(9) The action of poisons is remarkable but too long,— strychnine & quinine &c are poisonous; but many deadly poisons to animals, as atropine curare, are quite innocuous

The poison of the cobra (given me by Dr Fayrer)7 is absorbed & seems to act as a pleasant stimulus to the protoplasm, for after an immersion of 50 hours in a strong solution, I never saw before the protoplasm in such vigorous spontaneous movement. What a profound difference between animal & vegetable protoplasm!

(10) Camphor is a stimulant, so that after an immersion of 3m a touch on the glands will cause the tentacles to bend, which otherwise wd not have sufficed.

(11) I dare not say anything about the lines of transmission of the motor influence from the central to the marginal tentacles: I doubt about my old experiments. I can (however) confirm fully Dr Nitschke’s statement that if a minute bit of meat be placed on one side of disc, not only do the surrounding tentacles bend, but they direct themselves to the points where the meat lies. It is very striking to put one atom of meat on one side of disc & another atom on the opposite side, & observe the positions of the inflected tentacles.8

But I shall have wearied you out.— I have no amanuensis to help me, & am very sorry for bad writing.

We go on Saturday for few days to Abinger (T. H Farrer) & thence to W. at Southampton.9

Yours affect | C. Darwin

## Footnotes

The year is established by the relationship between this letter and the letter from J. D. Hooker, 18 July 1874.
Hooker wanted to present his experimental results on the digestive ability of the tropical pitcher-plant, Nepenthes, at the meeting of the British Association for the Advancement of Science (see letter from J. D. Hooker, 18 July 1874 and n. 2).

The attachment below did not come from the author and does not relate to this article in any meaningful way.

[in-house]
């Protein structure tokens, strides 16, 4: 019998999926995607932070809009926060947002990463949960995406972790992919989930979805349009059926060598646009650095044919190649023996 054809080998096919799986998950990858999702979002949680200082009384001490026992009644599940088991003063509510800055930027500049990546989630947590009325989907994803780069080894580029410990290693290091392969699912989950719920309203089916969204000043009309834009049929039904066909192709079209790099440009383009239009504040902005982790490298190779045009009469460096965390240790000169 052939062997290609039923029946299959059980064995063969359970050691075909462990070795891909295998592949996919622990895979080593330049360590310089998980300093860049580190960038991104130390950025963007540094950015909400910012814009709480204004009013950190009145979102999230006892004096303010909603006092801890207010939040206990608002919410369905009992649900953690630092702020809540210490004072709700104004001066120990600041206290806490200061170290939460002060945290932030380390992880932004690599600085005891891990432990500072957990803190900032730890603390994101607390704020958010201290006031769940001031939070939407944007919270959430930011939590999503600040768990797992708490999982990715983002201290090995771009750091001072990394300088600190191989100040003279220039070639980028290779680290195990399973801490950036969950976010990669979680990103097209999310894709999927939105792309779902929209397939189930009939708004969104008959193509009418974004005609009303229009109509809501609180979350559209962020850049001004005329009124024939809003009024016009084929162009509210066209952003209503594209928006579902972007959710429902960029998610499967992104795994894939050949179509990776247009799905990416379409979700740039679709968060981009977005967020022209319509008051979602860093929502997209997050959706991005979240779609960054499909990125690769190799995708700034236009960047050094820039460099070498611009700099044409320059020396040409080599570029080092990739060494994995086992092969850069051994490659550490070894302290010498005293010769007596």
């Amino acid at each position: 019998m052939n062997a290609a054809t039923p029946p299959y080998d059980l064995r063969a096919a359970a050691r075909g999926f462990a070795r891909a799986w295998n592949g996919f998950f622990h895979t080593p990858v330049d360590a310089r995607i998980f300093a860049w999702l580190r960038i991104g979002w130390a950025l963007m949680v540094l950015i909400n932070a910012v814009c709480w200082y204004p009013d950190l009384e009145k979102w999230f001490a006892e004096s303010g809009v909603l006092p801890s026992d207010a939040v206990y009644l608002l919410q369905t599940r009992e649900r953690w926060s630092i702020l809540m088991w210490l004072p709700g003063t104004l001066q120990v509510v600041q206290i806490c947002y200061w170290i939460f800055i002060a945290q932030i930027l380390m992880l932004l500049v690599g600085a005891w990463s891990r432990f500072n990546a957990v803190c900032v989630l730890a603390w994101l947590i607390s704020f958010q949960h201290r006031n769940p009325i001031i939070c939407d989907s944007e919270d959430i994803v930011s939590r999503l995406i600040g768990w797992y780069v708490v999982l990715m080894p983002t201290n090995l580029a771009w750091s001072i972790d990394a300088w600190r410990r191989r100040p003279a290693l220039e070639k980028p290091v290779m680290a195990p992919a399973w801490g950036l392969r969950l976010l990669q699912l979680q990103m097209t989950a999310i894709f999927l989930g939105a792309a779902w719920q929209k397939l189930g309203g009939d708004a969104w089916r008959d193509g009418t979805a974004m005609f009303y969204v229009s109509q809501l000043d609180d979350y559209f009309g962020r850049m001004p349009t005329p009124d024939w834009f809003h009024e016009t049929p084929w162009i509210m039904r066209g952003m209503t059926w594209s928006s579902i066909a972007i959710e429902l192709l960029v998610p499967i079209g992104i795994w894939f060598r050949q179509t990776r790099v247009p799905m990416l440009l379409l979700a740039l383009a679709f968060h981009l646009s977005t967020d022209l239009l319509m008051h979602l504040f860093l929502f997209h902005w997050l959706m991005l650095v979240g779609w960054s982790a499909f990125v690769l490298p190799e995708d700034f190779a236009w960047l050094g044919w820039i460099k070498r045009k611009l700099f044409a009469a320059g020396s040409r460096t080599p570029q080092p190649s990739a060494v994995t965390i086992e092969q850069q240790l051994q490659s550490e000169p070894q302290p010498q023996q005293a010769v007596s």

In the summer of 1873, CD had described his work on Drosera (sundew) to John Scott Burdon Sanderson, who proposed testing for electrical changes in the leaves. CD suggested that Dionaea would be more suitable as an experimental subject (see Correspondence vol 21, letter from J. S. Burdon Sanderson, 13 August [1873], and letter to J. S. Burdon Sanderson, 15 August 1873). Burdon Sanderson had lectured on electrical phenomena associated with leaf contraction in Dionaea muscipula (the Venus fly trap) at the Royal Institution of Great Britain (see Burdon Sanderson 1874a, 1874b).
CD published the results of his investigations on Drosera in Insectivorous plants.
Edward Frankland had made the comment in his letter of 10 October 1873 (Correspondence vol 21). Acetic series: i.e. carboxylic acids. Acetic, butyric, formic, and propionic acid (now usually known as propanoic acid) are carboxylic acids.
CD quoted Theodor Nitschke on this point in Insectivorous plants, p. 244 (see also Nitschke 1860, p. 240).
CD was away from home from 25 July until 24 August 1874; the first five days were spent at the home of Thomas Henry Farrer and the remainder at William Erasmus Darwin’s (see ‘Journal’ (Appendix II)).

## Summary

"It is grand about Nepenthes."

JDH is welcome to notice in any way any of CD’s published or unpublished results with insectivorous plants. Gives an abstract of his observations on Drosera.

## Letter details

Letter no.
DCP-LETT-9555
From
Charles Robert Darwin
To
Joseph Dalton Hooker
Sent from
Down
Source of text
Royal Botanic Gardens, Kew (JDH/3/6 Insectivorous plants 1873–8: 32–37)
Physical description
6pp

## Please cite as

Darwin Correspondence Project, “Letter no. 9555,” accessed on 26 March 2019, http://www.darwinproject.ac.uk/DCP-LETT-9555

Also published in The Correspondence of Charles Darwin, vol. 22

letter